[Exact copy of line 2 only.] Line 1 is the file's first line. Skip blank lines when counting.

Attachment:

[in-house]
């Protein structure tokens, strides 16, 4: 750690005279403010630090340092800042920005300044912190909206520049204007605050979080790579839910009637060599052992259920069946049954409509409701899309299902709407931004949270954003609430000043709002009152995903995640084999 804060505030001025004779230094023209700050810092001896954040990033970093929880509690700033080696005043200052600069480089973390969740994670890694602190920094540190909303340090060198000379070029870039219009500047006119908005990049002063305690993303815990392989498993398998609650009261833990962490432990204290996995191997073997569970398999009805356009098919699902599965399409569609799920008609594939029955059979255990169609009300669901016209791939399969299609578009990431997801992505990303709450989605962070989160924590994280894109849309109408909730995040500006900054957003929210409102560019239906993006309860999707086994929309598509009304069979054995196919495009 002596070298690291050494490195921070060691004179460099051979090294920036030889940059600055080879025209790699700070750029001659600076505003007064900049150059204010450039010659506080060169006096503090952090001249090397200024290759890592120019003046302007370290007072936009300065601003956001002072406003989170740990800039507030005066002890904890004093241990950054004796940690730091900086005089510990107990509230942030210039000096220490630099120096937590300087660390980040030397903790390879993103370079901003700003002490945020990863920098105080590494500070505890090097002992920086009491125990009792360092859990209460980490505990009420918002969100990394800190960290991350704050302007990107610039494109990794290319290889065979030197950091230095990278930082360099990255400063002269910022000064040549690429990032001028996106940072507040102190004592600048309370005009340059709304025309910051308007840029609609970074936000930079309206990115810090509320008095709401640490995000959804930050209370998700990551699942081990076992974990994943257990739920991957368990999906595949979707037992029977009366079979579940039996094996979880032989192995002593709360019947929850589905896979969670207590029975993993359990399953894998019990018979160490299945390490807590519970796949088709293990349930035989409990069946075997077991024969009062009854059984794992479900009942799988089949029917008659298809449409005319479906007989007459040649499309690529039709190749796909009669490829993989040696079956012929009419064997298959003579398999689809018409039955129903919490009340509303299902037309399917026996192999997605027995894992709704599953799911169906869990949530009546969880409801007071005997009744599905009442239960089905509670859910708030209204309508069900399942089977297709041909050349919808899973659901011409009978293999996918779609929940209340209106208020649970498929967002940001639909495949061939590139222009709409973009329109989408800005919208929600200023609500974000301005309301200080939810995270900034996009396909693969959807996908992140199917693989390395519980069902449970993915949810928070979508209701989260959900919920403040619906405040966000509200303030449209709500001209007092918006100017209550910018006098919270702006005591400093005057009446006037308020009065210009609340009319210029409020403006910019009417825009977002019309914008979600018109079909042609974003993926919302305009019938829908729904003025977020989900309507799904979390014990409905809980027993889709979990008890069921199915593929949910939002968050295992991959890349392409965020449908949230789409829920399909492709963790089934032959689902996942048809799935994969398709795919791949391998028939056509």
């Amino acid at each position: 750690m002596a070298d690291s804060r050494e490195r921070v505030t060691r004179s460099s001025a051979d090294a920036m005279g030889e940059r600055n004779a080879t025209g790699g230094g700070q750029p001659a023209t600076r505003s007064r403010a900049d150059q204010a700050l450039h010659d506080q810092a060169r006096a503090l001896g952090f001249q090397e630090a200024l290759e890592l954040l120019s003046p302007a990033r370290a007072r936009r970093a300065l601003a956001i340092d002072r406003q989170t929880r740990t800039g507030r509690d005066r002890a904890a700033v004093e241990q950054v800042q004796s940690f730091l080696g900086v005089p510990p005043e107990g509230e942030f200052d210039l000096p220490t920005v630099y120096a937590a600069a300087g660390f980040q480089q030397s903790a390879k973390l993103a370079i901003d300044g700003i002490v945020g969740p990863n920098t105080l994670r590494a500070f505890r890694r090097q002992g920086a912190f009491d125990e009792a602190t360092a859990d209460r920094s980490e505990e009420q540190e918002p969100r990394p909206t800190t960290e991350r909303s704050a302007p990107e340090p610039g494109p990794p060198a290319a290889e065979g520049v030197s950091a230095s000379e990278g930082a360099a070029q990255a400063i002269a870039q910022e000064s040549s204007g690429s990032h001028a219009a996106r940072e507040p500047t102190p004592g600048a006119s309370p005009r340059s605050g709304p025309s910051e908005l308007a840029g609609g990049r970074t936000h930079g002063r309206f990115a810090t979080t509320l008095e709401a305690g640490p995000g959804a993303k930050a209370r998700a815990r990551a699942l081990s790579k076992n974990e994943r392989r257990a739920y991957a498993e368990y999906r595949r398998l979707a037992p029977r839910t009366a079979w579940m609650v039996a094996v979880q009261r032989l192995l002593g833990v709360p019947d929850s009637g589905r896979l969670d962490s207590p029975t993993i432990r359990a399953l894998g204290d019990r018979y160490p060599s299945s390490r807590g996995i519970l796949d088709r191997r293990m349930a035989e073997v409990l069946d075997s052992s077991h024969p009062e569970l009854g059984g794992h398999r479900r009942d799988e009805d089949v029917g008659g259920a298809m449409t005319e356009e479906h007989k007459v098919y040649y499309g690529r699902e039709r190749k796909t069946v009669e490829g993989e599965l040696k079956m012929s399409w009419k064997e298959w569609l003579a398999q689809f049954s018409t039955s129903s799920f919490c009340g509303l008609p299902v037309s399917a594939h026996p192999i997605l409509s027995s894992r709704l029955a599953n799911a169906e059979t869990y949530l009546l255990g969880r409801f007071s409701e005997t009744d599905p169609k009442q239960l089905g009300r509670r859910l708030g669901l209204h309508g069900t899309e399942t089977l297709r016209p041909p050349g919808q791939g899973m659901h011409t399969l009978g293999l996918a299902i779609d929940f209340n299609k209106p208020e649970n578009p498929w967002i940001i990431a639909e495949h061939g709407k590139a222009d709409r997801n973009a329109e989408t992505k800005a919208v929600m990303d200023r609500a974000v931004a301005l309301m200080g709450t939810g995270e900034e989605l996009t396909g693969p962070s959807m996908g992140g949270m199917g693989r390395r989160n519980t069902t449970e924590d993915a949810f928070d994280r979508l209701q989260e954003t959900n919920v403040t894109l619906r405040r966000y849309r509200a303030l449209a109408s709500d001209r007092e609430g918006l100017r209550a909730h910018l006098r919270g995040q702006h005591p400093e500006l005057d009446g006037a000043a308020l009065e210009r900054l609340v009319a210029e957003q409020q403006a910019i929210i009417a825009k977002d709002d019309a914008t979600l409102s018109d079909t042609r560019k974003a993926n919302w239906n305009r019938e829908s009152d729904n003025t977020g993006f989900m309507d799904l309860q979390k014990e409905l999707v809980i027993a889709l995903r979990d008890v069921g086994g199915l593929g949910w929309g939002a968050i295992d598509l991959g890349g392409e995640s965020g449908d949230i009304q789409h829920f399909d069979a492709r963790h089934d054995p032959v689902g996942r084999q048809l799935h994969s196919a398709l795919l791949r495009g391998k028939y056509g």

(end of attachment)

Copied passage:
């Protein structure tokens, strides 16, 4: 750690005279403010630090340092800042920005300044912190909206520049204007605050979080790579839910009637060599052992259920069946049954409509409701899309299902709407931004949270954003609430000043709002009152995903995640084999 804060505030001025004779230094023209700050810092001896954040990033970093929880509690700033080696005043200052600069480089973390969740994670890694602190920094540190909303340090060198000379070029870039219009500047006119908005990049002063305690993303815990392989498993398998609650009261833990962490432990204290996995191997073997569970398999009805356009098919699902599965399409569609799920008609594939029955059979255990169609009300669901016209791939399969299609578009990431997801992505990303709450989605962070989160924590994280894109849309109408909730995040500006900054957003929210409102560019239906993006309860999707086994929309598509009304069979054995196919495009 002596070298690291050494490195921070060691004179460099051979090294920036030889940059600055080879025209790699700070750029001659600076505003007064900049150059204010450039010659506080060169006096503090952090001249090397200024290759890592120019003046302007370290007072936009300065601003956001002072406003989170740990800039507030005066002890904890004093241990950054004796940690730091900086005089510990107990509230942030210039000096220490630099120096937590300087660390980040030397903790390879993103370079901003700003002490945020990863920098105080590494500070505890090097002992920086009491125990009792360092859990209460980490505990009420918002969100990394800190960290991350704050302007990107610039494109990794290319290889065979030197950091230095990278930082360099990255400063002269910022000064040549690429990032001028996106940072507040102190004592600048309370005009340059709304025309910051308007840029609609970074936000930079309206990115810090509320008095709401640490995000959804930050209370998700990551699942081990076992974990994943257990739920991957368990999906595949979707037992029977009366079979579940039996094996979880032989192995002593709360019947929850589905896979969670207590029975993993359990399953894998019990018979160490299945390490807590519970796949088709293990349930035989409990069946075997077991024969009062009854059984794992479900009942799988089949029917008659298809449409005319479906007989007459040649499309690529039709190749796909009669490829993989040696079956012929009419064997298959003579398999689809018409039955129903919490009340509303299902037309399917026996192999997605027995894992709704599953799911169906869990949530009546969880409801007071005997009744599905009442239960089905509670859910708030209204309508069900399942089977297709041909050349919808899973659901011409009978293999996918779609929940209340209106208020649970498929967002940001639909495949061939590139222009709409973009329109989408800005919208929600200023609500974000301005309301200080939810995270900034996009396909693969959807996908992140199917693989390395519980069902449970993915949810928070979508209701989260959900919920403040619906405040966000509200303030449209709500001209007092918006100017209550910018006098919270702006005591400093005057009446006037308020009065210009609340009319210029409020403006910019009417825009977002019309914008979600018109079909042609974003993926919302305009019938829908729904003025977020989900309507799904979390014990409905809980027993889709979990008890069921199915593929949910939002968050295992991959890349392409965020449908949230789409829920399909492709963790089934032959689902996942048809799935994969398709795919791949391998028939056509």